Occasionally I get to talk to hams who are just getting into using amateur satellites, and many of them ask the quite reasonable question "How do I figure out when the next pass occurs?". For most of them, I suggest that they simply use a program like predict, which is probably what most people expect from a satellite prediction program.
I used just such a program for quite a while, until I first worked NH7WN in Hawaii, myself standing in my front yard, he standing on a beach in Hawaii, and I asked myself the quite normal question: "How often can I work Hawaii from here in California?" The (frankly excellent, don't get me wrong) predict program didn't provide a convenient way to answer that question.
Faced with this, I decided to write my own code for satellite prediction, so I could easily adapt it to answering questions like these. Because I like Python, and find it convenient for scripting applications, I chose Python as the implementation language. The algorithm I used was James Miller, G3RUH's Plan 13 which was originally written in BASIC, and was relatively easy to port. I ended up creating a simple Python library implementation of Plan 13, which I've used for all my own satellite prediction needs. The nice thing about Python is that it has a bunch of useful libraries you can use (I used the sqlite3 library to build a database of orbital elements, and urllib to download them automatically from celestrak), and it's been quite adaptable.
Still there were a few warts with it, and I haven't had the chance to tidy it up. But recently I discovered that the PyEphem library includes a lot of the same functionality, and with a better version of the orbital model that I implemented. And, it's pretty easy to use. As an example, here is a small chunk of code that figures out the next three passes of the ISS, using the current (for today) orbital elements. Even if you aren't an amazing programmer, you can probably figure out how it works.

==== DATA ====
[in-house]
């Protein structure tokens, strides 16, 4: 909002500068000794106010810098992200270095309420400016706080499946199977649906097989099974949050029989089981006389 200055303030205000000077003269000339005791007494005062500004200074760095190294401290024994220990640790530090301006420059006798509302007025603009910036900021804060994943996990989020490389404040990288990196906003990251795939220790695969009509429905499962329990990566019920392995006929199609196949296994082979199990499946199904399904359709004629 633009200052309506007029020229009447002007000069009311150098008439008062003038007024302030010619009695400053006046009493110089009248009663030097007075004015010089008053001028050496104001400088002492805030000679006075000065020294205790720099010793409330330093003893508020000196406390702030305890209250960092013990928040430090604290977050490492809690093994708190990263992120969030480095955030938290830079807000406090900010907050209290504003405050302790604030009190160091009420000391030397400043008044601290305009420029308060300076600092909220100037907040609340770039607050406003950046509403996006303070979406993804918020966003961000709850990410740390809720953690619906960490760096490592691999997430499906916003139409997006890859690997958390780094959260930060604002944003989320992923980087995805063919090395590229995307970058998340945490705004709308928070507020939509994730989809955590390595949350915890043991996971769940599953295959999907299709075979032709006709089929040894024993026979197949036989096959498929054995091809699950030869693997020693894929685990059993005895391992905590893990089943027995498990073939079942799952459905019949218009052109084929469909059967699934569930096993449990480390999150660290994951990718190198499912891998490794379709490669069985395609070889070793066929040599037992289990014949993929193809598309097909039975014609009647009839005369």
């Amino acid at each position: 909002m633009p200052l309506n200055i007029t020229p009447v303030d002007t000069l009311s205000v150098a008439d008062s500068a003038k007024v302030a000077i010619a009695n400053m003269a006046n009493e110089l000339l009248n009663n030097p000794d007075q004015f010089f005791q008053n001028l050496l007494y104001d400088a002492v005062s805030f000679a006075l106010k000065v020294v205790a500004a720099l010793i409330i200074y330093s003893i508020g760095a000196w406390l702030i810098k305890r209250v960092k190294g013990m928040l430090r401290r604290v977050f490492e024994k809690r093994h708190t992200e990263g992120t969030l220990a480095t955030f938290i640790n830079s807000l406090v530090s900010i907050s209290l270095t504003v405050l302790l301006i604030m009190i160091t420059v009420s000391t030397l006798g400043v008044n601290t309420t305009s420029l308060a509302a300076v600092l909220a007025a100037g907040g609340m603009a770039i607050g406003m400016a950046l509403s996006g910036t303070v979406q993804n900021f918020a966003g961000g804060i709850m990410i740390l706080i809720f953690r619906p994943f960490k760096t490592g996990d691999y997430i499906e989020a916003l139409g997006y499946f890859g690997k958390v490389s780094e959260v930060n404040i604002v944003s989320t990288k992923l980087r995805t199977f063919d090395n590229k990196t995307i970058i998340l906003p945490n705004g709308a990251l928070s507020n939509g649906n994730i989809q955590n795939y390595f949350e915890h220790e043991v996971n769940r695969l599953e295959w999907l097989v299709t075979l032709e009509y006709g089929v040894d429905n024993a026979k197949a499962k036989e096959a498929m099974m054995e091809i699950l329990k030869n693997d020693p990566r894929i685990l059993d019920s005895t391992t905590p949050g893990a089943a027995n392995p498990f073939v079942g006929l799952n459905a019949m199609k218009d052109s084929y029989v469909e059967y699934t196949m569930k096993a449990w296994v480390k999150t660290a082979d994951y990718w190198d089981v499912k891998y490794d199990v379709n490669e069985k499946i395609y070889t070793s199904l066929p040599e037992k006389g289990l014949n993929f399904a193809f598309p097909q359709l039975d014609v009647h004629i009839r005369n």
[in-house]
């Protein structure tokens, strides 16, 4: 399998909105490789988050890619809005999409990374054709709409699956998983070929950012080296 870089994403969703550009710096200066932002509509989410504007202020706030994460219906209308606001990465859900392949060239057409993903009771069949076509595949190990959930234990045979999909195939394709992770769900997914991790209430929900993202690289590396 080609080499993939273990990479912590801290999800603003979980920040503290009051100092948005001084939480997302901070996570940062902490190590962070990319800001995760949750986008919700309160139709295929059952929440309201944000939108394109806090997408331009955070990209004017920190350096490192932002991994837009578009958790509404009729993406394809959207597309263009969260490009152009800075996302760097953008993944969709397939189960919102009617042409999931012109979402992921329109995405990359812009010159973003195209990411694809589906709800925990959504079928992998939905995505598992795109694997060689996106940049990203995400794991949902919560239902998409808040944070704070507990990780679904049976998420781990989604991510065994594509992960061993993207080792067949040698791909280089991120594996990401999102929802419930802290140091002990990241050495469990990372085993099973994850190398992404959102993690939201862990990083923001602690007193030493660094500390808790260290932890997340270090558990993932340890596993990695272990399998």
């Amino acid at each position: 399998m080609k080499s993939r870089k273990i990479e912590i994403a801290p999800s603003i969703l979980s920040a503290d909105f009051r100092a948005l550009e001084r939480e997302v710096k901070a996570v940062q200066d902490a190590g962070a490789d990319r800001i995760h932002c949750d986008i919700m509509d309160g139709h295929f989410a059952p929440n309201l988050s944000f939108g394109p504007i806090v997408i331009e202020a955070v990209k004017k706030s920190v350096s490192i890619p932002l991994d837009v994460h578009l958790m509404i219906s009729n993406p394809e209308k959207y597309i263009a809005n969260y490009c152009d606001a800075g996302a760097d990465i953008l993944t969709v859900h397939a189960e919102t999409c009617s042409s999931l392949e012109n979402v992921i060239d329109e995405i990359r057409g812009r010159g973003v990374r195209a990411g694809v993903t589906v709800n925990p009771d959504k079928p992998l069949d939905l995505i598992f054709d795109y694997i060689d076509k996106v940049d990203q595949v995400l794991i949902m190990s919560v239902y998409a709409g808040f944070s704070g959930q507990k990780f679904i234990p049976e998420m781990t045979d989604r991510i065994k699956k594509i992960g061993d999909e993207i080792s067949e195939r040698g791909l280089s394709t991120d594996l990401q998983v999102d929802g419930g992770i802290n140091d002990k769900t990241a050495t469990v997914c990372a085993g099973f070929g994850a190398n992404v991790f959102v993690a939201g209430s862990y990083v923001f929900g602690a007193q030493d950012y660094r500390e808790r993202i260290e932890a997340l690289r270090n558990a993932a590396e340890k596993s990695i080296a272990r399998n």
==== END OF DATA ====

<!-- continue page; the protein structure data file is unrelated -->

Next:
#!/usr/bin/python import sys import math import ephem iss = ephem.readtle("ISS (ZARYA)", "1 25544U 98067A 09270.78646569 .00012443 00000-0 87997-4 0 6860", "2 25544 51.6377 140.0905 0009007 135.9273 312.2213 15.74420558622113") obs = ephem.Observer() obs.lat = '38.0' obs.long = '-122.0' for p in range(3): tr, azr, tt, altt, ts, azs = obs.next_pass(iss) while tr < ts : obs.date = tr iss.compute(obs) print "%s %4.1f %5.1f" % (tr, math.degrees(iss.alt), math.degrees(iss.az)) tr = ephem.Date(tr + 60.0 * ephem.second) print obs.date = tr + ephem.minute
Running it produces a dump of times, altitude and azimuths for three passes. Here's a resulting run.
2009/9/28 04:12:18 -0.0 268.5 2009/9/28 04:13:18 1.4 257.6 2009/9/28 04:14:18 2.4 244.9 2009/9/28 04:15:18 2.5 231.3 2009/9/28 04:16:18 1.8 218.3 2009/9/28 04:17:18 0.4 206.7 2009/9/28 17:27:22 -0.1 169.1 2009/9/28 17:28:22 2.1 159.4 2009/9/28 17:29:22 4.0 147.1 2009/9/28 17:30:22 5.2 132.6 2009/9/28 17:31:22 5.1 117.1 2009/9/28 17:32:22 3.9 102.7 2009/9/28 17:33:22 1.9 90.7 2009/9/28 19:00:26 0.0 227.2 2009/9/28 19:01:26 3.8 226.9 2009/9/28 19:02:26 9.2 226.4 2009/9/28 19:03:26 17.8 225.3 2009/9/28 19:04:26 35.8 222.0 2009/9/28 19:05:26 80.4 152.7 2009/9/28 19:06:26 37.7 57.0 2009/9/28 19:07:26 18.5 53.3 2009/9/28 19:08:26 9.6 52.2 2009/9/28 19:09:26 4.1 51.8 2009/9/28 19:10:26 0.2 51.5